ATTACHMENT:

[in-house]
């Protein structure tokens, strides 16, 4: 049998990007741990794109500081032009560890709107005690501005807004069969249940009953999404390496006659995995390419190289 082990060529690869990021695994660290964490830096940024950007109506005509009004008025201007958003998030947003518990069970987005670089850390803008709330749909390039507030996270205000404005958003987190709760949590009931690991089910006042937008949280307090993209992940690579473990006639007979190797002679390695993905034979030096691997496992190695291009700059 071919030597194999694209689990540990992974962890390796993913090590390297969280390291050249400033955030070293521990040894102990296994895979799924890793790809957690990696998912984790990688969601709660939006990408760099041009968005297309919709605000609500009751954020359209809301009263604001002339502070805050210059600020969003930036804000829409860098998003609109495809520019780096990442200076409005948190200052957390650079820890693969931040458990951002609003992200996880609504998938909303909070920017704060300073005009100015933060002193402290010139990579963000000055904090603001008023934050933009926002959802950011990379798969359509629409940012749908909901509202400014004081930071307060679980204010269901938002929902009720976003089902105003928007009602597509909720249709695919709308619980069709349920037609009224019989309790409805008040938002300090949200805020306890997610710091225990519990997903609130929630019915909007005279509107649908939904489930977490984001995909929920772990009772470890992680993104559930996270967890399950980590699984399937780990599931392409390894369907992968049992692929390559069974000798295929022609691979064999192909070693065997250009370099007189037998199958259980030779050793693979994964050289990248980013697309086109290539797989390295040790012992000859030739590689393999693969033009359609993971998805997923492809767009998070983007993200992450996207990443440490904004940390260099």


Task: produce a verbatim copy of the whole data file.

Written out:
[in-house]
């Protein structure tokens, strides 16, 4: 049998990007741990794109500081032009560890709107005690501005807004069969249940009953999404390496006659995995390419190289 082990060529690869990021695994660290964490830096940024950007109506005509009004008025201007958003998030947003518990069970987005670089850390803008709330749909390039507030996270205000404005958003987190709760949590009931690991089910006042937008949280307090993209992940690579473990006639007979190797002679390695993905034979030096691997496992190695291009700059 071919030597194999694209689990540990992974962890390796993913090590390297969280390291050249400033955030070293521990040894102990296994895979799924890793790809957690990696998912984790990688969601709660939006990408760099041009968005297309919709605000609500009751954020359209809301009263604001002339502070805050210059600020969003930036804000829409860098998003609109495809520019780096990442200076409005948190200052957390650079820890693969931040458990951002609003992200996880609504998938909303909070920017704060300073005009100015933060002193402290010139990579963000000055904090603001008023934050933009926002959802950011990379798969359509629409940012749908909901509202400014004081930071307060679980204010269901938002929902009720976003089902105003928007009602597509909720249709695919709308619980069709349920037609009224019989309790409805008040938002300090949200805020306890997610710091225990519990997903609130929630019915909007005279509107649908939904489930977490984001995909929920772990009772470890992680993104559930996270967890399950980590699984399937780990599931392409390894369907992968049992692929390559069974000798295929022609691979064999192909070693065997250009370099007189037998199958259980030779050793693979994964050289990248980013697309086109290539797989390295040790012992000859030739590689393999693969033009359609993971998805997923492809767009998070983007993200992450996207990443440490904004940390260099």